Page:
- Mylan surges 16.7 pct after Copaxone generic approval
- Indexes up: Dow 0.09 pct, S&P 0.04 pct, Nasdaq 0.01 pct
The S&P 500 and the Nasdaq reversed course to scale new record highs on Wednesday after U.S. Secretary of State Rex Tillerson denied reports that he had considered resigning.
Tillerson spoke after reports that Vice President Mike Pence and other top officials intervened to persuade him not to resign during the summer as tensions rose with President Donald Trump.
“I have never considered leaving this post,” said Tillerson. “I am here for as long as the President feels I can be useful to achieving his objectives.”
Tillerson’s comments come days after Health and Human Services Secretary Tom Price resigned under pressure from Trump following an uproar over Price’s use of costly private charter planes for government business.
“The markets are going to breathe a sigh of relief that Tillerson is staying in office,” said John Brady, senior vice president at futures brokerage R.J. O’Brien & Associates in Chicago.
“The markets are going to grind a little bit higher.”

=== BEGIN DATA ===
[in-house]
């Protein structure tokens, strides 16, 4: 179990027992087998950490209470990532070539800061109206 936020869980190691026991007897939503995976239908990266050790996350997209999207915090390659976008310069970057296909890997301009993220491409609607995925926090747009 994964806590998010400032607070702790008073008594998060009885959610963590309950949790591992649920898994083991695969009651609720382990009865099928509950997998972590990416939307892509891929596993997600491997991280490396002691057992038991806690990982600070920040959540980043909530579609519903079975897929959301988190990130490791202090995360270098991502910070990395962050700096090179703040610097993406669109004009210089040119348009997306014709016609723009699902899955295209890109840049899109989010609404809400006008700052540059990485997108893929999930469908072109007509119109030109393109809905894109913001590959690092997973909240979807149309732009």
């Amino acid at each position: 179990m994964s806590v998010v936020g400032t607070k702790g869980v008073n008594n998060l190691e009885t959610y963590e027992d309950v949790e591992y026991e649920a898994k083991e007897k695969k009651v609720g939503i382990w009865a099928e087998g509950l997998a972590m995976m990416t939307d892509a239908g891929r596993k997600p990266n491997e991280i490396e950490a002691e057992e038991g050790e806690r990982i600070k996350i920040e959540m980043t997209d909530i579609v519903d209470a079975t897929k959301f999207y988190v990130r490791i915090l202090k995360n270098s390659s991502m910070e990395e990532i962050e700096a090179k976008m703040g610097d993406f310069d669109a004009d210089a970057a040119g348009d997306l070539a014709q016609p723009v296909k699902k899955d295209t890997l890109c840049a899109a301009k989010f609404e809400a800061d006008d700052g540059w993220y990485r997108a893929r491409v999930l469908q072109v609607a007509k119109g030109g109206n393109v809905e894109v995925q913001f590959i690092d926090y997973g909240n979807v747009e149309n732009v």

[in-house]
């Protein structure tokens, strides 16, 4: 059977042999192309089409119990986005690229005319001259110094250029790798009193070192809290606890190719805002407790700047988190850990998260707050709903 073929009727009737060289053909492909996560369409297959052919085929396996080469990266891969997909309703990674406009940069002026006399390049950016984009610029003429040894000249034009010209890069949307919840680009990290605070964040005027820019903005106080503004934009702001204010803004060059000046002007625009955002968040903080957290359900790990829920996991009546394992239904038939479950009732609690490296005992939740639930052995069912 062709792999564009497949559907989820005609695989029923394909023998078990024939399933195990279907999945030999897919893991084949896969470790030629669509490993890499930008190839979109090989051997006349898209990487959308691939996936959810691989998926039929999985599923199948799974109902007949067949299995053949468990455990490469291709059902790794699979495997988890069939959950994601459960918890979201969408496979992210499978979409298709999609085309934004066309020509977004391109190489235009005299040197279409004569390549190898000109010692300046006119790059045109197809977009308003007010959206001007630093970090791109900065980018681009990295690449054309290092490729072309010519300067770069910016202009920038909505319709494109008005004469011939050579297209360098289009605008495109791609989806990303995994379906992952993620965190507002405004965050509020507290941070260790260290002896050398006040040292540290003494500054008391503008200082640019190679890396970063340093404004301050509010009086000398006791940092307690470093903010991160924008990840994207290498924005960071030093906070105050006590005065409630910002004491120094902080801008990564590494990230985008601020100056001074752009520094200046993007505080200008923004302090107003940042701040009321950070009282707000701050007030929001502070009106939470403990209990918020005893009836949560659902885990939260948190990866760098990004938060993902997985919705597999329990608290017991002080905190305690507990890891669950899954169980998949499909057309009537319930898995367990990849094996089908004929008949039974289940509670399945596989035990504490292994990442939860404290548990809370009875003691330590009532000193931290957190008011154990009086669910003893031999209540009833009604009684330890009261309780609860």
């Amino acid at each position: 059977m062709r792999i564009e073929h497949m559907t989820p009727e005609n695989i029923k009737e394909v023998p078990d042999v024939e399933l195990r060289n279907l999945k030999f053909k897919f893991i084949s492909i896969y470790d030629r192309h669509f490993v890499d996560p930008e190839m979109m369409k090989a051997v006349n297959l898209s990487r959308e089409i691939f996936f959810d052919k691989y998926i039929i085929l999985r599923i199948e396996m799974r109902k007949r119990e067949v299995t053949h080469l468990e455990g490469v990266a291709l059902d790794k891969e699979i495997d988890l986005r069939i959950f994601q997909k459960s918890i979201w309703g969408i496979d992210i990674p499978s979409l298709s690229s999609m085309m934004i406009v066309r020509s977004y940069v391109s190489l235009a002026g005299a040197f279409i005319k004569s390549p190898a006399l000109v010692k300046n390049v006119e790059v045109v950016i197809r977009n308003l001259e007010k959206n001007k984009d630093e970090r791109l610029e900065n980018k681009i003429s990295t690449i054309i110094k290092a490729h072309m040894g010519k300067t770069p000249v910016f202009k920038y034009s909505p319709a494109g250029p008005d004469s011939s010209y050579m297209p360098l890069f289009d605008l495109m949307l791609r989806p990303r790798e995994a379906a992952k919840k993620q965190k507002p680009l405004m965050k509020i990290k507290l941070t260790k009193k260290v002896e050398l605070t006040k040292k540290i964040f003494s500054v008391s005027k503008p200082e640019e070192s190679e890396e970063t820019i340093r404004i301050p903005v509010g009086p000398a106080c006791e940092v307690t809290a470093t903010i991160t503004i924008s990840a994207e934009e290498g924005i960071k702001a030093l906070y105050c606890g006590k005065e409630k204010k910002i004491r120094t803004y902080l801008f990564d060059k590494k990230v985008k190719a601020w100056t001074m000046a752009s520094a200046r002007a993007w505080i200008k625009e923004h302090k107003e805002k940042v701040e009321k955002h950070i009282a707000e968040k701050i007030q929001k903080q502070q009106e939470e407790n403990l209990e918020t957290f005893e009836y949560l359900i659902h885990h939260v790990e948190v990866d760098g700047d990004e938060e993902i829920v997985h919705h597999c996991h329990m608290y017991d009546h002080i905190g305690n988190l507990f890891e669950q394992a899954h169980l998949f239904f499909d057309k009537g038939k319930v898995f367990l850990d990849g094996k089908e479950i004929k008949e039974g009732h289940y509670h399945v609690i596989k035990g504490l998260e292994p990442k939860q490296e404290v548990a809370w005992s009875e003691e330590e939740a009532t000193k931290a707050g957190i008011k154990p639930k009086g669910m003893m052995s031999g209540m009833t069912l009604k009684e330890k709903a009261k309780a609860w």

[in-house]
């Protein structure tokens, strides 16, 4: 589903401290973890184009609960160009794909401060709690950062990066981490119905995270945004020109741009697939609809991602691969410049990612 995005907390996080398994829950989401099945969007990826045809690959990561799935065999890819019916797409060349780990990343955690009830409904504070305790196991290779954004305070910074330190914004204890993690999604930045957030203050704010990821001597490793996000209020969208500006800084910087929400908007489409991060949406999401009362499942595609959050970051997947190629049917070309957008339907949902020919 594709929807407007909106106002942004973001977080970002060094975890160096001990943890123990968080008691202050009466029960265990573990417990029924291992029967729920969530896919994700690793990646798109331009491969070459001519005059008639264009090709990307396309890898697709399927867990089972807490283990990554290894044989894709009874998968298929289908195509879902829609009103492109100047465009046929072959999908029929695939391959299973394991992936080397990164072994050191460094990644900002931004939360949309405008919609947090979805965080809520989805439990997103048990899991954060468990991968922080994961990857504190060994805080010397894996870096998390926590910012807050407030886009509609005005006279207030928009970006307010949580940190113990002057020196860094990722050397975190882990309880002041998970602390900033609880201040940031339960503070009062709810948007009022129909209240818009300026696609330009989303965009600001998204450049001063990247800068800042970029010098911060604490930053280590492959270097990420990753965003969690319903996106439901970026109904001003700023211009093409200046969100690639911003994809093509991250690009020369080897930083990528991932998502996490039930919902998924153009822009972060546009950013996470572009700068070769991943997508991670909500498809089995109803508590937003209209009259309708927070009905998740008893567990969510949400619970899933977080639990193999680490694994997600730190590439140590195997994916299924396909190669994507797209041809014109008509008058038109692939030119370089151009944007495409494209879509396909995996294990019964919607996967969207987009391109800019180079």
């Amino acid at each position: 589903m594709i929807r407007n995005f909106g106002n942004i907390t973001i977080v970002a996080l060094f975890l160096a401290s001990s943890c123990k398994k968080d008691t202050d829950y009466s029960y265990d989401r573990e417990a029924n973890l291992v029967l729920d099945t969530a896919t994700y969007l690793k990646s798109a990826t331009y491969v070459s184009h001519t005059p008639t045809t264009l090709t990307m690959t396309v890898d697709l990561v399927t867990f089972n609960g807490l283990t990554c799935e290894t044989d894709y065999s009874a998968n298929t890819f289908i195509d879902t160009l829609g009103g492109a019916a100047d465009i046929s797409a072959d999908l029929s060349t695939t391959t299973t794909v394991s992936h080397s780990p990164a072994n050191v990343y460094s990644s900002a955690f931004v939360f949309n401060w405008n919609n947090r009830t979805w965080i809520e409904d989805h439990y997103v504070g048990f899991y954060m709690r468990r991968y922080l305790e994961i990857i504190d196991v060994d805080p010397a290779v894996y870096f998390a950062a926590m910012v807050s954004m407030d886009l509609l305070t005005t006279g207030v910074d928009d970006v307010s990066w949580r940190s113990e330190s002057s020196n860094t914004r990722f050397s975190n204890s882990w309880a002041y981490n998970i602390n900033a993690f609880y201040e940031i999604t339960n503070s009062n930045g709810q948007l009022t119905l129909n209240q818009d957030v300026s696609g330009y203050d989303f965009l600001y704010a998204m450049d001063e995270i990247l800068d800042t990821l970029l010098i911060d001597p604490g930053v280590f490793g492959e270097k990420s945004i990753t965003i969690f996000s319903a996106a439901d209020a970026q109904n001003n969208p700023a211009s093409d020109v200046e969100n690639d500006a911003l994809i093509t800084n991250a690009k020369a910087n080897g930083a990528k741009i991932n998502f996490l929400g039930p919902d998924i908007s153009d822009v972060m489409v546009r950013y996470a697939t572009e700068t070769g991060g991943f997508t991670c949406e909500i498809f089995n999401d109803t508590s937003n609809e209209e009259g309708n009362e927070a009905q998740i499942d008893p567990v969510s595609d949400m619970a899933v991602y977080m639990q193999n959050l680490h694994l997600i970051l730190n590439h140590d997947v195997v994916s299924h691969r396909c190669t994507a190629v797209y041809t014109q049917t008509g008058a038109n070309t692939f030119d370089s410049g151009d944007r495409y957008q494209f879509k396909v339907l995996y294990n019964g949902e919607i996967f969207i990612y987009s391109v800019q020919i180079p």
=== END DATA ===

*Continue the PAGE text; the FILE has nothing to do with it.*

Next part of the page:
A drop in technology stocks had pulled down the S&P and the Nasdaq in early trading. The S&P information technology index , up about 26 percent this year, was on pace to post its first losses in seven sessions.
Meanwhile, data pointed to further strength in the economy.
The pace of growth in the U.S. economy’s service sector accelerated in September to fastest in 12 years, led by stronger new orders and employment, according to an industry report released on Wednesday.
Also, the ADP National Employment Report indicated that private sector added a better-than-expected 135,000 jobs in September, even as Hurricane Harvey and Irma “significantly impacted smaller retailers.”
The rest of the week is also loaded with economic data, culminating in Friday’s nonfarm payrolls report for September.
At 11:12 a.m. EDT the Dow Jones industrial average was up 21.32 points, or 0.09 percent, at 22,662.99, the S&P 500 was up 1.15 points, or 0.045372 percent, at 2,535.73.
The Nasdaq Composite was up 0.49 points, or 0.01 percent, at 6,532.21.
Six of the 11 major S&P indexes were higher, led by the healthcare, which got the biggest boost from Mylan.
Mylan surged 16.7 percent after the U.S. FDA approved the company’s copycat version of Teva’s blockbuster multiple sclerosis drug. Teva Pharmaceutical slumped 14 percent.
Advancing issues outnumbered decliners on the NYSE by 1,391 to 1,291. On the Nasdaq, 1,550 issues rose and 1,158 fell.